Thursday, March 10, 2016

Raw vs. Fresh

The government, against popular demand (as we sometimes observe to occur), made pasteurized milk the norm some years ago. People wanted the fresh milk to which they were accustomed, but it didn't take long to change the masses' taste, and pasteurized and homogenized milk became the norm.

My mom came from the country and when we would go back to visit her folks, who still kept cows, I always was afraid and refused to taste the "raw milk."

"Raw Milk."

Just the moniker is enough to turn you away.

Well, I never call it that any more. "Fresh apples" means apples off the tree that have not been in storage or cooked, right? So milk straight from the cow that has not been cooked is "fresh milk," and milk that has been processed is - you guessed it - "processed milk."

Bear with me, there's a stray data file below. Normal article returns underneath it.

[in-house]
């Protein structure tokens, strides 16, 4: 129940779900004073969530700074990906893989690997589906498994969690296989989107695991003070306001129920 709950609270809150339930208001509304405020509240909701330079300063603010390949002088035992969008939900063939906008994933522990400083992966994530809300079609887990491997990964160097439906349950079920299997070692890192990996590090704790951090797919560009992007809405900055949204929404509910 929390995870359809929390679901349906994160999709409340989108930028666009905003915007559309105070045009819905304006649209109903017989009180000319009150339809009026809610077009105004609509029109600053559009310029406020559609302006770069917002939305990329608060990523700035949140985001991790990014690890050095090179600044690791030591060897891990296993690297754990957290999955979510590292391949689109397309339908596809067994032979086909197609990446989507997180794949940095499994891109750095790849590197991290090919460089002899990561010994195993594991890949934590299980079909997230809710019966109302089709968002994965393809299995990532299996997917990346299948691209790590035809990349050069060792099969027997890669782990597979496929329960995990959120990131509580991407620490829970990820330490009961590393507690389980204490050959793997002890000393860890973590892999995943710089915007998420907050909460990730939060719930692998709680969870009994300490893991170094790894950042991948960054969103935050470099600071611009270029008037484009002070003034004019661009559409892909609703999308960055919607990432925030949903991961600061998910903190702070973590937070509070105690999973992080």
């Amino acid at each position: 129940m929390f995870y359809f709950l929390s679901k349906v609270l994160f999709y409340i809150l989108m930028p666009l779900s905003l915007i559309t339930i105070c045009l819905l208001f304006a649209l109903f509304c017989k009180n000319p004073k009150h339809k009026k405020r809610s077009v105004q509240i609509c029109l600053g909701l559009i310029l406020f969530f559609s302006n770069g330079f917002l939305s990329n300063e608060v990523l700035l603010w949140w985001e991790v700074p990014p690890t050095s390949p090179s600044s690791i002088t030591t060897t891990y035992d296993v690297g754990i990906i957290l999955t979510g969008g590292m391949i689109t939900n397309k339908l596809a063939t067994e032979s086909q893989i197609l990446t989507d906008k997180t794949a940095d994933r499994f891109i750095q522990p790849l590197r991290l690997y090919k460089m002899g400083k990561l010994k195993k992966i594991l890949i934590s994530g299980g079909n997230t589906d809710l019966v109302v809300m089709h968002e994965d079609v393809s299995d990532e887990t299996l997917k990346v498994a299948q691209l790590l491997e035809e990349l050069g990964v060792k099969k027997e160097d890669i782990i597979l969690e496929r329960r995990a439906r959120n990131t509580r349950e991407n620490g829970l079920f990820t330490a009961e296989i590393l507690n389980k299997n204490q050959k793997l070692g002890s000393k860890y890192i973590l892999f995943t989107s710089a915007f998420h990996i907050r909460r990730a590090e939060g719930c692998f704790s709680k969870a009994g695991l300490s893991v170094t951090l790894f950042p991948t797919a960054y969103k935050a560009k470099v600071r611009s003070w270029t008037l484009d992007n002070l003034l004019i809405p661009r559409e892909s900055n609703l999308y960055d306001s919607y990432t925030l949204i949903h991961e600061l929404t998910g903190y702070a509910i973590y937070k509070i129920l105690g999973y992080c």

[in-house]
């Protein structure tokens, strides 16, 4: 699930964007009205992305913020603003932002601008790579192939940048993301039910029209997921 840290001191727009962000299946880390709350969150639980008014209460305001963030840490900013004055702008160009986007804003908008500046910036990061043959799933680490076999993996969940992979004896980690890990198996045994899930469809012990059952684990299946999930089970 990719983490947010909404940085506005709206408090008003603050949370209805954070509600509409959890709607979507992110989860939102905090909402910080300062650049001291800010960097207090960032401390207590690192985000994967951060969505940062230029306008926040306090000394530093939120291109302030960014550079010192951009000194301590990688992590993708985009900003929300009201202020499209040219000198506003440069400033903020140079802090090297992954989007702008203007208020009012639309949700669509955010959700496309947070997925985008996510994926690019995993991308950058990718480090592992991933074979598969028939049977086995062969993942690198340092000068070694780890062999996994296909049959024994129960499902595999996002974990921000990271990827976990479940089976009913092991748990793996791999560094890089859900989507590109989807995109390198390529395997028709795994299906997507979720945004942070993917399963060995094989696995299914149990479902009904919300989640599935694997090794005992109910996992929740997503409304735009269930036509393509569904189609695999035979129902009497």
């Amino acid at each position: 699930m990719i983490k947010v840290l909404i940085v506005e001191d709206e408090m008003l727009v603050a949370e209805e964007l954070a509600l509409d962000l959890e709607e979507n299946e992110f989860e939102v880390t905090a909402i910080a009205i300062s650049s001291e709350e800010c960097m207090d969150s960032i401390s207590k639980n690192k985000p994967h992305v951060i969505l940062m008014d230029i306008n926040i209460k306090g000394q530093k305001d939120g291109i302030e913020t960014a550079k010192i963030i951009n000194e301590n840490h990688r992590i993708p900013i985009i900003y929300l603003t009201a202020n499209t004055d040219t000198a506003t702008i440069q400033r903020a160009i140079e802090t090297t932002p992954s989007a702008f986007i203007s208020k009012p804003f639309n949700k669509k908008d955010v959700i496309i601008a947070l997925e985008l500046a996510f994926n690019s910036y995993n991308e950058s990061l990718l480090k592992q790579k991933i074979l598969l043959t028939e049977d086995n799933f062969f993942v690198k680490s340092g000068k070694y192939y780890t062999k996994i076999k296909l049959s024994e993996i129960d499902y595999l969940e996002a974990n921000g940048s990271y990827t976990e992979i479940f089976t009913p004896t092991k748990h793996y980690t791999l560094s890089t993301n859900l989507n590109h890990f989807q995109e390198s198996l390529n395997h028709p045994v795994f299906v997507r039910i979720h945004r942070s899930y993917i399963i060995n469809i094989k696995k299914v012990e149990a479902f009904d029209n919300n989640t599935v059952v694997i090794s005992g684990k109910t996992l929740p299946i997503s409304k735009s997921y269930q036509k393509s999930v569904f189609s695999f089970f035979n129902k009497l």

So whenever you hear me or read me say "fresh milk," or "processed milk," you will know what I mean.

Now for a treatment of the considerations for choosing to consume one or the other:

If you contaminate fresh milk, you had better cook it if you don't want to be sick.

If you contaminate processed milk, you had better cook it again if you do not want to be sick.

I once heard an emotional reference to "raw milk" as the culprit for someone's acquaintance who had gone blind, or some such malady. In fact, it was not "raw milk" that had been the problem; the malady had been caused by bacteria that had been inserted into the milk.

One way or the other, you must ensure that your milk is not contaminated.

But when milk sours, if it contains its natural live enzymes, it will not sour quickly or severely, whereas cooked milk, in which everything has been killed, is a nice environment for fostering bacteria, and it sours rapidly and severely - to the point that you cannot stand to drink it.